The Plusnet Hub One and webscraping for fun and profit

Your external IP can be a useful thing to know.
Perhaps you want to SSH into a box within your network, access a web server or some other service, or even update a domain’s DNS to point to your home IP address.

Normally, this can be gotten in plain-text format using a few services which return just the IP that you are visiting from, such as http://icanhazip.com and http://ipecho.net/plain using cURL or wget. However, if you plan on regular checking, you have to a) ensure that the external site is going to be up, and b) avoid hitting it with too many requests (as Major Hayden asks on his FAQ)

On some routers which have SNMP enabled, then the External IP Address is actually available within the network, and can be obtained using a command such as:

snmpwalk -v2c -c public your_router_here ip | grep ipAdEntAddr

Or some variation thereof.

If you have a Plusnet Hub One, however:Plusnet Hub OneThen you are not quite so lucky. Your external IP address is available within your network, but only on one of the Broadband settings pages. (results partially obscured below, but it is there)

Plusnet Hub One Connection Screen

Problem is… this page sits behind the Advanced Settings page, which for security reasons is password protected. Visiting the page and reading off the External IP address is fine, but we want to use it in some other way, so we want it programmatically so we can use it for other things, right?

Right.

The login page has some interesting functions and hidden form fields:

  • md5.js – provides some md5 hashing implementations within JavaScript
  • md5_pass – calculated in Javascript and then sent to the router
  • post_token – a 64-character string that changes every session
  • request_id – a 10-character string that changes every non-cached page access
  • auth_key – a 9-character string that changes every session
  • password_xxxxxxxxxx – the name of the password field changes every page access, along with request_id

It’s interesting to note that the password is never sent to the router – the JavaScript on the page does the following:

function SendPassword()
{
 var tmp;
 document.form_contents.elements['md5_pass'].value=document.form_contents.elements['password_1020071056'].value+document.form_contents.elements['auth_key'].value
 tmp=hex_md5(document.form_contents.elements['md5_pass'].value);
 document.form_contents.elements['md5_pass'].value=tmp;
 document.form_contents.elements['password_1020071056'].value="";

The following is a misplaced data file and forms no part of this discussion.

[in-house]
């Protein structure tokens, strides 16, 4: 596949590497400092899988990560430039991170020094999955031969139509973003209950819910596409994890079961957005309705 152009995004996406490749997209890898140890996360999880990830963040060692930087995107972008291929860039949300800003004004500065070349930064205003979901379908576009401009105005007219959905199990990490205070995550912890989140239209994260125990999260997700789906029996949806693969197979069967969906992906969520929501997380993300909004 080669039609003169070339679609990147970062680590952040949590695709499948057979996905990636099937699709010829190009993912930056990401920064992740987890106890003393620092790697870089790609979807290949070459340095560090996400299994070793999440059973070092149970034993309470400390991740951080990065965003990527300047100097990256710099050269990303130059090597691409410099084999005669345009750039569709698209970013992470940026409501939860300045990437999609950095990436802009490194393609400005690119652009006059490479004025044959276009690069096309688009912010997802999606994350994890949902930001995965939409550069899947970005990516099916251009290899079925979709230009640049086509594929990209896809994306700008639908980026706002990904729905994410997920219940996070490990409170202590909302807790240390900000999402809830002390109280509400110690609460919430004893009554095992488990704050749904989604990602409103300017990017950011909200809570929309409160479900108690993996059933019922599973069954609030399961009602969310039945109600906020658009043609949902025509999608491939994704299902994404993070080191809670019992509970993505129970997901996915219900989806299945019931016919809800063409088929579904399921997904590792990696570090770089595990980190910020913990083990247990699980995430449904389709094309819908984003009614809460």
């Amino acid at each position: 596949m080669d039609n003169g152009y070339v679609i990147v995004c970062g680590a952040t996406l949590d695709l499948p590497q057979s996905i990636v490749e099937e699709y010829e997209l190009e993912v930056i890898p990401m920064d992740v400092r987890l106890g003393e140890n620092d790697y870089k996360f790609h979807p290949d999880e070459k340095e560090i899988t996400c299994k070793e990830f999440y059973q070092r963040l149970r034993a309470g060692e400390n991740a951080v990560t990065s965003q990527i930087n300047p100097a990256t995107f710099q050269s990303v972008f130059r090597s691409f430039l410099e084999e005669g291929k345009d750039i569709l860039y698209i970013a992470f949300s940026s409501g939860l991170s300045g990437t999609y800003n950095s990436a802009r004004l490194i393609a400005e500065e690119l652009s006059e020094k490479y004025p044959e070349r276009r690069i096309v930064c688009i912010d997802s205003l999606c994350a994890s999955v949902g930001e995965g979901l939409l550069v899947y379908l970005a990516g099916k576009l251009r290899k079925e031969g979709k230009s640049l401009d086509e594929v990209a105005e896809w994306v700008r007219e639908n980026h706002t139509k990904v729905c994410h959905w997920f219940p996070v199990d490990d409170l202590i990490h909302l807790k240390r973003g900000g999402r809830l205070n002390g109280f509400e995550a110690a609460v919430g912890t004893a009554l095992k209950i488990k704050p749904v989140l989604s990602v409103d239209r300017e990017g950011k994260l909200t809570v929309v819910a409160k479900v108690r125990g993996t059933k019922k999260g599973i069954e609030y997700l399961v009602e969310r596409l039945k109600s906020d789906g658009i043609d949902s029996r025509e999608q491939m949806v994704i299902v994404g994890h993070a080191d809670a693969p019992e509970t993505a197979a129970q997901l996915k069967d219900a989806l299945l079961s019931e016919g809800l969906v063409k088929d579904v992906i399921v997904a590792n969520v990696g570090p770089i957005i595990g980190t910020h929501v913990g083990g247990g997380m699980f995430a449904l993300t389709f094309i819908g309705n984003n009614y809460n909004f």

mimic_button('submit_button_login_submit: ..', 1);
}

This takes the password you’ve entered, salts it with the auth_key value, and then runs it through the hex_md5 function from md5.js. This md5 hash is then the value that is passed back from the clientside browser to the server on the router. At least they’re not sending the password in plaintext in a a URL querystring. the hex_md5 function gives an output identical to running the salted password through

echo -n $pass |openssl dgst -md5|awk '{print $2}

I confirmed this by running a few test strings through both functions and getting identical results.

So we have our method for calculating the md5_pass in bash. What we need now is to get a copy of the login page, capture the cookie (rg_cookie_session_id) and parse the page for the fields that we will need to send back to the router to authenticate.

page=`curl -Ls 'http://$routerip/index.cgi?active_page=9148' -H 'Cookie: rg_cookie_session_id=' -H 'Content-Type: application/x-www-form-urlencoded' -H 'Accept: text/html,application/xhtml+xml,application/xml;q=0.9,image/webp,*/*;q=0.8' -H 'Cache-Control: max-age=0' -H 'DNT: 1' --data 'active_page=9121' --cookie-jar cookies.txt`

Here’s the first step, we grab the contents of the login page, ensuring we save the cookie along the way, so we can pick it up later.

We can then parse for the needed variables using grep and awk to strip away the extras that we don’t need:

posttoken=`echo $page |grep post_token |awk 'BEGIN { FS = "\"post_token\" value=\"" } ; {print $2}'|awk 'BEGIN { FS = "\"" } ; {print $1}'|xargs`

requestid=`echo $page |grep request_id |awk 'BEGIN { FS = "\"request_id\" value=\"" } ; {print $2}'|awk 'BEGIN { FS = "\"" } ; {print $1}'|xargs`

authkey=`echo $page |grep auth_key |awk 'BEGIN { FS = "\"auth_key\" value=\"" } ; {print $2}'|awk 'BEGIN { FS = "\"" } ; {print $1}'|xargs`

passwordid=`echo $page |grep password_ |awk 'BEGIN { FS = "\"password_" } ; {print $2}'| awk 'BEGIN { FS = "\"" } ; {print $1}'|xargs`

The final results are pushed through xargs as a decent/quick/hacky way to strip whitespace at the start and ends of the strings.

Next we build our POST data: